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Rochester, New York (U.S.)

Monroe County

Last modified: 2018-07-27 by rick wyatt
Keywords: new york | rochester | waterwheel | monroe county | fire department |
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[Flag of Town of Rochester, New York] image(s) by permission of David B. Martucci
image(s) from American City Flags, Raven 9-10 (2002-2003), courtesy of the North American Vexillological Association, which retains copyright.



See also:


Current Flag

Text and image(s) from American City Flags, Raven 9-10 (2002-2003), courtesy of the North American Vexillological Association, which retains copyright. Image(s) from American City Flags by permission of David B. Martucci.

Design

According to the ordinance of adoption:

The flag presented to the City of Rochester by The Rochester Historical Society, June 21st, 1934, is hereby designated as the official flag of the City of Rochester, having the following description: Said flag to be of three colors, arranged in perpendicular bars of equal width, federal blue nearest the pole, white in the center, and golden yellow on the extreme of the flag, from the pole. Upon the white center shall be inscribed the Coat of Arms of the Rochester Family, as allowed by the Herald's Visitation to the County of Essex, England, in the year 1558. Beneath the said Coat of Arms shall appear the word Rochester, in a downward curved line. The hoist and fly of said flag shall correspond with those of the Flag of the United States of America, particularly so when used in conjunction with our National flag. (Ordinance 4079.)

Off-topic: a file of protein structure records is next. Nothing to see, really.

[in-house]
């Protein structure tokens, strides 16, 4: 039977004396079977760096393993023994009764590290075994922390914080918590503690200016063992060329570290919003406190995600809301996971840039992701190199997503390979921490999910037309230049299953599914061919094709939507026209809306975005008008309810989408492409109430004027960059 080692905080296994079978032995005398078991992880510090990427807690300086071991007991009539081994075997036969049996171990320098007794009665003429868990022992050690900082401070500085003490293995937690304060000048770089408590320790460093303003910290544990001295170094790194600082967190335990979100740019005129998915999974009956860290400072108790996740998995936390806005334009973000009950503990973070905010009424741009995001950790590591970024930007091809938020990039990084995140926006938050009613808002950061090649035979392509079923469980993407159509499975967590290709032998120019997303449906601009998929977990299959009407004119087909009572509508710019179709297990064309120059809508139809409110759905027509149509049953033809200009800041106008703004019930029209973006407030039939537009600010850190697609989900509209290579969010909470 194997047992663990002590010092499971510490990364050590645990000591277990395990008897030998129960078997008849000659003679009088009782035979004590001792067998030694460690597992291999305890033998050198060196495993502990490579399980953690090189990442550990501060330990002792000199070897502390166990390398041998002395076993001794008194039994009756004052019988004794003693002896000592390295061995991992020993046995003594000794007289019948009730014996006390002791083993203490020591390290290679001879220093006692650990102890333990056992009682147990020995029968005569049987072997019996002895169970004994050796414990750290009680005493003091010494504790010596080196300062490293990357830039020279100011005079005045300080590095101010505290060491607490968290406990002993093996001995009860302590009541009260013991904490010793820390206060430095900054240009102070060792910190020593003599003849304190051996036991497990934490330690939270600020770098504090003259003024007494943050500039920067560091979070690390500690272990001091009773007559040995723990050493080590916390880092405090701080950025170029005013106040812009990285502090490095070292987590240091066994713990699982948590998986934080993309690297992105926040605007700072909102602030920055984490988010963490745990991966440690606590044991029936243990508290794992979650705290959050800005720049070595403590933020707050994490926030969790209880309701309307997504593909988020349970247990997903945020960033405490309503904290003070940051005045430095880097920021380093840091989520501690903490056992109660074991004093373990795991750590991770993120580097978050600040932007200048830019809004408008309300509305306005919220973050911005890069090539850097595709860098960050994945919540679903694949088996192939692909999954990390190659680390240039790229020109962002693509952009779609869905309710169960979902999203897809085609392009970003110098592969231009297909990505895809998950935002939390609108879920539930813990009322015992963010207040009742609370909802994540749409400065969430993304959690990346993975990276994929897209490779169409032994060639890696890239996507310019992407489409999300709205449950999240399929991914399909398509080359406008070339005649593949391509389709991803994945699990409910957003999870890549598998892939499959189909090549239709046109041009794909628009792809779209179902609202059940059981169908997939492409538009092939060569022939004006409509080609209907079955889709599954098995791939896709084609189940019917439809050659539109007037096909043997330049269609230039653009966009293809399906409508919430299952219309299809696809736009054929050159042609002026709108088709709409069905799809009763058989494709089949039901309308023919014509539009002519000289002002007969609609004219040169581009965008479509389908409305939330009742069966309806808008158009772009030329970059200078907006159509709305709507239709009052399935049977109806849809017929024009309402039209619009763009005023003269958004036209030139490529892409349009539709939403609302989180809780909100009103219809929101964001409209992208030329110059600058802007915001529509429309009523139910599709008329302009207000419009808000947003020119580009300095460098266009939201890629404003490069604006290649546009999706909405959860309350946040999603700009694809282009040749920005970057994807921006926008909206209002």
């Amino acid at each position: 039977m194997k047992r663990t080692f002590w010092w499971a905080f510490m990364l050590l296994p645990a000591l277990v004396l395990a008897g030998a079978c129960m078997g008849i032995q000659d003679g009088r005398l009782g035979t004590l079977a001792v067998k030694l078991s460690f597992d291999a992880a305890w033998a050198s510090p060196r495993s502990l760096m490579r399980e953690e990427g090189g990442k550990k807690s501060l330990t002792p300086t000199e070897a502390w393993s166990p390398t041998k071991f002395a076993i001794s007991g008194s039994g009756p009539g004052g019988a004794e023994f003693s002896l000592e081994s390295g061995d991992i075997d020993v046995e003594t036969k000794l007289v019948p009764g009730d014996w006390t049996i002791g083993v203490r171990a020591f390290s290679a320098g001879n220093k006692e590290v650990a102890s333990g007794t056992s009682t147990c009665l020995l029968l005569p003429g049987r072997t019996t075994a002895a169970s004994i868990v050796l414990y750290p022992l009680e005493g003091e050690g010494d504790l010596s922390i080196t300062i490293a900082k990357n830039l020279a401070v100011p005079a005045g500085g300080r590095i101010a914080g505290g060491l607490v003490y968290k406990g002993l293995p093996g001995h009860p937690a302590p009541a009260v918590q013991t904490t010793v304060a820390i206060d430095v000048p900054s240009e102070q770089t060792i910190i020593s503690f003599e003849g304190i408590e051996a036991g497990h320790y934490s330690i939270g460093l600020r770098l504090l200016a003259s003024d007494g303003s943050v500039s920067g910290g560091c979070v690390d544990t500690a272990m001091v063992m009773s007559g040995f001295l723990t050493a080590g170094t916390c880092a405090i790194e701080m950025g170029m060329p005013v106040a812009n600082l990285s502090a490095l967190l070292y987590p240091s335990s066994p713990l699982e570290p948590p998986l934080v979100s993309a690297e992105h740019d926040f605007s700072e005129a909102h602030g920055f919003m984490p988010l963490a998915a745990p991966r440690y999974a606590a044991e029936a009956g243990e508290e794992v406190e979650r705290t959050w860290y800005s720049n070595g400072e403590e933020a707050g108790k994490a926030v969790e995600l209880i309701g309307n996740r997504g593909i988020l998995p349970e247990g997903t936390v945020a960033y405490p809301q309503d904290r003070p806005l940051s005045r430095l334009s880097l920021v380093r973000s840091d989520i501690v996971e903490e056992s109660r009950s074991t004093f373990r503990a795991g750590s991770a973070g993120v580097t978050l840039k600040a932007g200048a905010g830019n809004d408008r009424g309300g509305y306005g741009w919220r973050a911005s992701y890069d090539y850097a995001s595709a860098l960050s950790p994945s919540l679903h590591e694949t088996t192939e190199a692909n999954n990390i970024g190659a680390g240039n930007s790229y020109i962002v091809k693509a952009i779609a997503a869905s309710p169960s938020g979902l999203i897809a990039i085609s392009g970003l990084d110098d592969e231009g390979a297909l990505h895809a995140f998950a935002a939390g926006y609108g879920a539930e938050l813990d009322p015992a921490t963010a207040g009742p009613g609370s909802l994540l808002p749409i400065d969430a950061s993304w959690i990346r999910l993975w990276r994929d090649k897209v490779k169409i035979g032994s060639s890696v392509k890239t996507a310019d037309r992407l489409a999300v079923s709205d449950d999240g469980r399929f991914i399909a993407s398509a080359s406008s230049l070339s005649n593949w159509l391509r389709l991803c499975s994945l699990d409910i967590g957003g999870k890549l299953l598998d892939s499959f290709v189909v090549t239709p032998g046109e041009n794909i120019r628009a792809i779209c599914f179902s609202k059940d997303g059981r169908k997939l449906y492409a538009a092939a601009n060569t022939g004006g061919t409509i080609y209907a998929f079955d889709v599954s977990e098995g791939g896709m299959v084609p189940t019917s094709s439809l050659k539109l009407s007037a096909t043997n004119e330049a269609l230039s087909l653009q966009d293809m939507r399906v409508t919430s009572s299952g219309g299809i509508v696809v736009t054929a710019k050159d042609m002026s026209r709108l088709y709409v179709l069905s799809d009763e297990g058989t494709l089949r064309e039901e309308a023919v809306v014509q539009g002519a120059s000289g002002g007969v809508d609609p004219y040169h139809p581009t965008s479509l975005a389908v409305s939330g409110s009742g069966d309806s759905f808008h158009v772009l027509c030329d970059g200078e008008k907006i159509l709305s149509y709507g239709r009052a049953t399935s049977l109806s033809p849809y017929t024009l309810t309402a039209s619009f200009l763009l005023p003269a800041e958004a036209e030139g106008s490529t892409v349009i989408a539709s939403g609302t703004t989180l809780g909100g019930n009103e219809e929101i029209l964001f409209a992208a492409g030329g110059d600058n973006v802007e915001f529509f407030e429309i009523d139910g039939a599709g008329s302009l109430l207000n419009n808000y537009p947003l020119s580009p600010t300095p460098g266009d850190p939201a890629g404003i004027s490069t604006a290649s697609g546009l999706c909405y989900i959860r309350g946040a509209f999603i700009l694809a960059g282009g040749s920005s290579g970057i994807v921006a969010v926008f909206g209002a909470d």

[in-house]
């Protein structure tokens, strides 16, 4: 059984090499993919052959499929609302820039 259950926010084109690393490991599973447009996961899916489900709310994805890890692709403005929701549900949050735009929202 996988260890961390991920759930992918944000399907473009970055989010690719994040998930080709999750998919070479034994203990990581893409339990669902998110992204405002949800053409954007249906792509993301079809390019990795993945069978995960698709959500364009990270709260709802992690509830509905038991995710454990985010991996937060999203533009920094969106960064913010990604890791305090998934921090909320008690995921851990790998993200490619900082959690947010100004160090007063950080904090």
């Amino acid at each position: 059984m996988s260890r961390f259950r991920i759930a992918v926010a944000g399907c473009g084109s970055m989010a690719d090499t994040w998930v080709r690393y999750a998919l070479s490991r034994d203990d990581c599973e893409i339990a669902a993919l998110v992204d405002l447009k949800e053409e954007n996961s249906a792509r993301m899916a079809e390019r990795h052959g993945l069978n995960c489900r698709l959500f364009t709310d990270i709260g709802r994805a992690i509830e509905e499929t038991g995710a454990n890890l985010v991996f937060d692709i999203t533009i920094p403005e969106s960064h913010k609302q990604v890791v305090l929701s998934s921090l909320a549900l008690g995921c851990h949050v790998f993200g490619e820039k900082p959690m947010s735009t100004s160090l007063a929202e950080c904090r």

James Croft, American City Flags, Raven 9-10, 2002-2003

Symbolism

According to Mayor Hiram H. Edgerton, who designed the flag in 1910: The blue represents our exceptional water and electric power; the white, the cleanliness of our city; the gold, our financial strength and industrial prosperity .... The city is located at the mouth of the Genesee River on Lake Ontario. It is also on the New York State Barge Canal system (the Erie Canal created an industrial boom for Rochester in the 1820s).

Originally Ebenezer "Indian" Allen had settled here in 1789, but by 1791 he had abandoned his sawmill and gristmill. Then in 1803, Colonel Nathaniel Rochester, traveled with two companions by horse from Maryland to Genesee country. Colonel Rochester purchased 100 acres of land when he saw the abundance of water resources in the area and the potential for factories. By 1817 Rochester had become a village. The Rochester family coat of arms commemorates Colonel Rochester and recognizes his contributions to its history.

In 1933 Edward R. Foreman, the city historian, wrote a brief history on The Official Flag of Rochester, in which he described the symbols on the Rochester family coat of arms. The shield is gold with a horizontal black bar midway across it and occupying one-third of the width of the field. Three black waxing crescent moons (horns up) are placed two above and one below the bar. The shield has a narrow red border. According to Foreman, the crane (in the crest) represents vigilance; the three crescents symbolize fertility and prosperity; and the black bar represents a waistband, one of the symbols of high command in knighthood. The red border on the shield symbolizes military affiliation. (Although these emblems are given traditional heraldic meanings, there is no documentary proof that they relate to the symbols on the Rochester family arms).
James Croft, American City Flags, Raven 9-10, 2002-2003

Selection

Upon learning that the flag had never been formally adopted by the city council, the historical society brought the matter to the council at the urging of the city historian, Edward R. Foreman.
James Croft, American City Flags, Raven 9-10, 2002-2003

Designer

Mayor Hiram H. Edgerton.
James Croft, American City Flags, Raven 9-10, 2002-2003

More about the Flag

On 15 September 1910, Mayor Edgerton had formally designated this flag as official but the common council never voted on it. The Rochester Chamber of Commerce, by resolution, approved the design on 19 September, but because the common council never made a decision, the flag remained unofficial until 1934.